The idea of creating a strong but sustainable economy which ploughs the riches of oil back into the land has been a recurring theme of Venezuelan political thought. Writer and essayist Arturo Uslar Pietri, one of Venezuela's most well-respected intellectuals, was already developing his own theories on the matter in 1936 when he published a famous essay entitled: "Sowing Oil."

His idea was to exploit the country's rich non-renewable resources to develop an economy that was not dependent on hydro-carbons, with agriculture and industry as the basis for development.

Time has passed since the essay was published and Venezuela's oil has continued to fuel the economy, accounting for 90 percent of the country's national income and an enviable set of macro-economic figures.

But today, Venezuela's rural areas and the people who live there are hungry for help.

For the Venezuelan government the time has come to change this trend.

An ambitious program of technical cooperation with FAO has begun, designed to enhance the rural population's access to food through agricultural and rural development in selected areas of the country.

Gambling on Food Security

Since the end of the 1950s the wealth and prosperity created by oil has lured people away from the land and towards the cities.

Today, 92 percent of Venezuelans live and work in urban centres and a mere 8 percent in rural areas.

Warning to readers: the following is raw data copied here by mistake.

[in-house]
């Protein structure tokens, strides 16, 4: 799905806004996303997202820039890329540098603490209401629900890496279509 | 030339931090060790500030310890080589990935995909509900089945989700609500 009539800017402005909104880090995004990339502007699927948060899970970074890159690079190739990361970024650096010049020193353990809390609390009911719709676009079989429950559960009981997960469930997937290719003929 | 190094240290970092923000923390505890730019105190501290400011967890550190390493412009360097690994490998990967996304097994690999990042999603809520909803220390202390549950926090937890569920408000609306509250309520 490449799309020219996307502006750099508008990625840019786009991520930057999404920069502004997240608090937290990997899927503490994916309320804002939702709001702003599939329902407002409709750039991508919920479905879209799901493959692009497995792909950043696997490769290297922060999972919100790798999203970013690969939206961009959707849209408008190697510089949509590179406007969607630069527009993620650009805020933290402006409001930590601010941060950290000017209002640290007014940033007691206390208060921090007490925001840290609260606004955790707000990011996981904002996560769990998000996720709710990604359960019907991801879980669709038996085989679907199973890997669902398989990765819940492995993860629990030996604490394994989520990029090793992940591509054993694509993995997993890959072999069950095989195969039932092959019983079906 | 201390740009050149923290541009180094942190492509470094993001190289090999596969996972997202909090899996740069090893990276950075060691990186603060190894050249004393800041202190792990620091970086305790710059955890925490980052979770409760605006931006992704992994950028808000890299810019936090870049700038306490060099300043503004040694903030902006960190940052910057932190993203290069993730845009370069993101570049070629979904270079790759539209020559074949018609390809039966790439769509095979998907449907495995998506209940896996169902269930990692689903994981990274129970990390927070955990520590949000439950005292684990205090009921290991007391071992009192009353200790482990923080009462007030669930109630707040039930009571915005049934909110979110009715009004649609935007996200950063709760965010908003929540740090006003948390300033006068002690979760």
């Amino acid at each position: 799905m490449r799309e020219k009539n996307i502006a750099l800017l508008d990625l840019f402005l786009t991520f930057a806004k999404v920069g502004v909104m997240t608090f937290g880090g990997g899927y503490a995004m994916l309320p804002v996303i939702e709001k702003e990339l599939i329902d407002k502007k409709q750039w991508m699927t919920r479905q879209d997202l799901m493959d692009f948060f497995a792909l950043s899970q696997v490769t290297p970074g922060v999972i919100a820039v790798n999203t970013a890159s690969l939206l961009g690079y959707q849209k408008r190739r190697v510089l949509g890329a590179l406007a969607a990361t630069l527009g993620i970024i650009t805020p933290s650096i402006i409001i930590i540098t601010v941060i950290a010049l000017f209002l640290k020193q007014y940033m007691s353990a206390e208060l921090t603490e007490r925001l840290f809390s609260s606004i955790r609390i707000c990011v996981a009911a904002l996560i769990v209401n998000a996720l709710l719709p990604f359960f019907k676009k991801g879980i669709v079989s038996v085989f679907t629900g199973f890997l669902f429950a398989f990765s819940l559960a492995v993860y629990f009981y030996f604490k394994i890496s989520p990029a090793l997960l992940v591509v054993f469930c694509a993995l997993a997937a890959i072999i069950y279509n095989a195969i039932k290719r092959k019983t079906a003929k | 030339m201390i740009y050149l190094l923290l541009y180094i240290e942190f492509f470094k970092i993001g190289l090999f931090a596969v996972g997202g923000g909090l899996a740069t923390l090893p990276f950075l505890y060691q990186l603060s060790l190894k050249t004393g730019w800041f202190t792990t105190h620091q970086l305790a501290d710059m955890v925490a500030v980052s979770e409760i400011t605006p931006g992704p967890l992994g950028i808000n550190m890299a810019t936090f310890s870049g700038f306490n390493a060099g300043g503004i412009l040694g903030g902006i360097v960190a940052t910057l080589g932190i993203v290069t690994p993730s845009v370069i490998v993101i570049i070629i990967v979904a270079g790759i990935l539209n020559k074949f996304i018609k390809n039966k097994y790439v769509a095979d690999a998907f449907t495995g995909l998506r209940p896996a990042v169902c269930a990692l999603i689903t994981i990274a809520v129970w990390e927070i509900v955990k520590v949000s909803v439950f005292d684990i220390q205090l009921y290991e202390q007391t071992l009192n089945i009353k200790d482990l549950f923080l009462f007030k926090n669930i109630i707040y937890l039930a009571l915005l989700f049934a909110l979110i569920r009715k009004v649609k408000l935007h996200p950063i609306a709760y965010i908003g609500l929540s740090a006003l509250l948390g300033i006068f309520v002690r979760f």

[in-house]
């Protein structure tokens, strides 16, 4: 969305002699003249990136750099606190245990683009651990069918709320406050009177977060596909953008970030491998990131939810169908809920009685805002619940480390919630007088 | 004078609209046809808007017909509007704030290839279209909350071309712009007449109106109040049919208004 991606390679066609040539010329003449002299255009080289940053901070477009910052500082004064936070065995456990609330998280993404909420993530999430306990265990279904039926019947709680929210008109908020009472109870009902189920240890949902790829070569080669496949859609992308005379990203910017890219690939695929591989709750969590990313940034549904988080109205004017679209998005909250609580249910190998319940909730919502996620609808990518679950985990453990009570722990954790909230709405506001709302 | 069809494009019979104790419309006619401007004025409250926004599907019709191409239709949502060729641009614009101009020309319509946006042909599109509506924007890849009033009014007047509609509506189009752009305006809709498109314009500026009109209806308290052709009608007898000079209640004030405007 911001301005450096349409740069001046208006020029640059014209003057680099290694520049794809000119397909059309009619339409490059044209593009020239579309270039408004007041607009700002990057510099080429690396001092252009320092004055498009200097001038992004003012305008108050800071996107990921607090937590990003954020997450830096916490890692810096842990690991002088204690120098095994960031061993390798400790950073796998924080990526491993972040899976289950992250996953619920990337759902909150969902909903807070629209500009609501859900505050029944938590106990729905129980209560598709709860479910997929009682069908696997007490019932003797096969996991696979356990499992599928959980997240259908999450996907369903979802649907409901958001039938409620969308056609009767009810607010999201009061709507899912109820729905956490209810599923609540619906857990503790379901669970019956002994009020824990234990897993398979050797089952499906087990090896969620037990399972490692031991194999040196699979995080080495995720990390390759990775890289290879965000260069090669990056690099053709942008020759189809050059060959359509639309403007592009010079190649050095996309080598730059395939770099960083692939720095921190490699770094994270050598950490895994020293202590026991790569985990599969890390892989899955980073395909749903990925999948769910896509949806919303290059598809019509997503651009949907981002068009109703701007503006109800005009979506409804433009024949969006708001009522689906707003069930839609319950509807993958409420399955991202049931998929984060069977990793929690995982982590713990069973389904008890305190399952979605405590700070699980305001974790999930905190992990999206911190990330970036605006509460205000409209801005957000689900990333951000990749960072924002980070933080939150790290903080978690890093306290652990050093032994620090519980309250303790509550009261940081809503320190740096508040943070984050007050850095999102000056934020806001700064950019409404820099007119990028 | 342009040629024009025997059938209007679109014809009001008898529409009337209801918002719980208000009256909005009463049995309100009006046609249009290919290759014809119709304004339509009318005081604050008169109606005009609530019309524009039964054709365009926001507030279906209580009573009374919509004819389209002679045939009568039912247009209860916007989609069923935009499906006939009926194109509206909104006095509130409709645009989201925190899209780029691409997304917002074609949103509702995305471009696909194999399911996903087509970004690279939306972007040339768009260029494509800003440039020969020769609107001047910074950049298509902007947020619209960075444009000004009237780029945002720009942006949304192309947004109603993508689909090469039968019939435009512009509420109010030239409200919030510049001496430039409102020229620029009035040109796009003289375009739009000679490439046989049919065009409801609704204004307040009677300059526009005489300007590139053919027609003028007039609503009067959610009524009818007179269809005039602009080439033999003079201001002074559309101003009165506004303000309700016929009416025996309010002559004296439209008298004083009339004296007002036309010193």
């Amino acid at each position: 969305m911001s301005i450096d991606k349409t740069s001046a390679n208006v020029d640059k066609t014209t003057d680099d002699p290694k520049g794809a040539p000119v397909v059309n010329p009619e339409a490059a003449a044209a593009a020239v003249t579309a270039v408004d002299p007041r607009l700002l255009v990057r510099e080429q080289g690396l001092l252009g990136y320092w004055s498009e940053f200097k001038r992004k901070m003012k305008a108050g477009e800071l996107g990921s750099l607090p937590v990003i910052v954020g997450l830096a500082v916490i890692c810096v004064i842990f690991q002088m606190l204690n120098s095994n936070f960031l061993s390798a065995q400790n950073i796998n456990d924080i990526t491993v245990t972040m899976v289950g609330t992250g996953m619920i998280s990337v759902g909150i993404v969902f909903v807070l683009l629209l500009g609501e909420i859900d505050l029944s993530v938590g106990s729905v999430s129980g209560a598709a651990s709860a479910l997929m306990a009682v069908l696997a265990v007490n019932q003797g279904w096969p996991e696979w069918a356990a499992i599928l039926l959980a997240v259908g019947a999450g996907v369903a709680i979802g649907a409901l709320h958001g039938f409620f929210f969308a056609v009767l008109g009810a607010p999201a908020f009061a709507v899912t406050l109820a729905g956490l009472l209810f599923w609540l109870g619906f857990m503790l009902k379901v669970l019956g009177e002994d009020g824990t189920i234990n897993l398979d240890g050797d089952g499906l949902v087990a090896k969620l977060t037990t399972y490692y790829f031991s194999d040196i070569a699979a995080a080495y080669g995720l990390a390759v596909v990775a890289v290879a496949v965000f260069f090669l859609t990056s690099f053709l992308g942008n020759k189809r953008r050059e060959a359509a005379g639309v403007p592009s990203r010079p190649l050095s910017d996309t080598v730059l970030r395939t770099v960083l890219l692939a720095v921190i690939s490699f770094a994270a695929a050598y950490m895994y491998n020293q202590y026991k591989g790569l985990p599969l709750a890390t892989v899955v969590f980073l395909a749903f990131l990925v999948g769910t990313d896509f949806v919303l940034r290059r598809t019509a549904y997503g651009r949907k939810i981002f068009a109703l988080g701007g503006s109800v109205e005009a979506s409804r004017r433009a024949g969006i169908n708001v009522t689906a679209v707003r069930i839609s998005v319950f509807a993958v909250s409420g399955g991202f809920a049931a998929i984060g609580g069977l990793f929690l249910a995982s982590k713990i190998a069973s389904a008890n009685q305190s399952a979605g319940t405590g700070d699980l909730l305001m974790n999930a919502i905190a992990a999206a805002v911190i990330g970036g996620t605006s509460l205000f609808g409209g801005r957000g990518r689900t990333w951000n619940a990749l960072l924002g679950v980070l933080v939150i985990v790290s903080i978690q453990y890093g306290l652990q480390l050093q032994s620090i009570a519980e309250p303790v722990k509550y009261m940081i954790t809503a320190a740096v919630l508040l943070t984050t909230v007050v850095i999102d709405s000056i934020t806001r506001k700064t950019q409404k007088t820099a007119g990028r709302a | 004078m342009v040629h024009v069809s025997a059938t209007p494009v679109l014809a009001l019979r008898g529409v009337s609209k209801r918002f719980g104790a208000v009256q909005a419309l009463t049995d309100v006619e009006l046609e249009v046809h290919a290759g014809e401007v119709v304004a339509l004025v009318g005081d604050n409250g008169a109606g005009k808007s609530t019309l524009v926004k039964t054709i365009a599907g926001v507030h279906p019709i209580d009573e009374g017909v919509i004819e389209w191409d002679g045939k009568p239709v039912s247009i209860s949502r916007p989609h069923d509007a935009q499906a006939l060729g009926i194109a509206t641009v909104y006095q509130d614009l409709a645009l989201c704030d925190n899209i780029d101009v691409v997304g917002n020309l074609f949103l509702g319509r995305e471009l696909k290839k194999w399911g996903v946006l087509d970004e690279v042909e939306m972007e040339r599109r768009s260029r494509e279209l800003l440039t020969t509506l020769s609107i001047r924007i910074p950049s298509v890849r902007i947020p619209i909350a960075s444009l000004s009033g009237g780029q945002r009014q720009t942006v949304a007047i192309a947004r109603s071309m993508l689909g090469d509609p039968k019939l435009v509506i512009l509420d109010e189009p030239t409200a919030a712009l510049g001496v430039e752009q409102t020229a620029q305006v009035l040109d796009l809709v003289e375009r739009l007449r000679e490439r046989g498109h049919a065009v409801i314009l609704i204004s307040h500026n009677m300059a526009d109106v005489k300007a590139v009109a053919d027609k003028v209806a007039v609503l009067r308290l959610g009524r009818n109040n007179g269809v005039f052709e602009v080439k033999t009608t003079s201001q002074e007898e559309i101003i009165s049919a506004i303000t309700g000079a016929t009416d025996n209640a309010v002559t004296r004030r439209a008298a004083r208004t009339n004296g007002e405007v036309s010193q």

Although oil's riches have meant that the average Venezuelan has a per capita Gross Domestic Product of US$4,063 dollars a year (1999 figures), food insecurity has soared in the last decade, due to rising costs and a lack of access to basic goods. Venezuela currently imports some 80 percent of the food products it consumes. The poorest sections of society, and in particular, thousands of small farmers, have suffered most from this situation.

The Venezuelan government has turned to FAO for technical assistance in drawing up a wide-ranging plan aimed at fostering rural development and improving food security. The ambitious programme is called the Program for Food Security and Rural Development for Venezuela. The program has a time-frame of three years and a budget of 34.4 million dollars, 32.5 million of which have been provided by the Venezuelan government, 1.6 million dollars by FAO and the remaining 35,000 dollars by the Cuban government.

The program is structured within the Special Program for Food Security (SPFS) which includes an initiative called South-South Cooperation to promote close working relationships with other developing countries; a project to manage land and natural resources; a national agricultural information system and a technology transfer project.

The Special Program for Food Security

The Special Program for Food Security was created by FAO in 1994 and ratified by heads of state and government during the World Food Summit in 1996. Its aim is to support countries to improve their national food security, to offer alternative food sources during inter-harvest periods and to improve public access to food.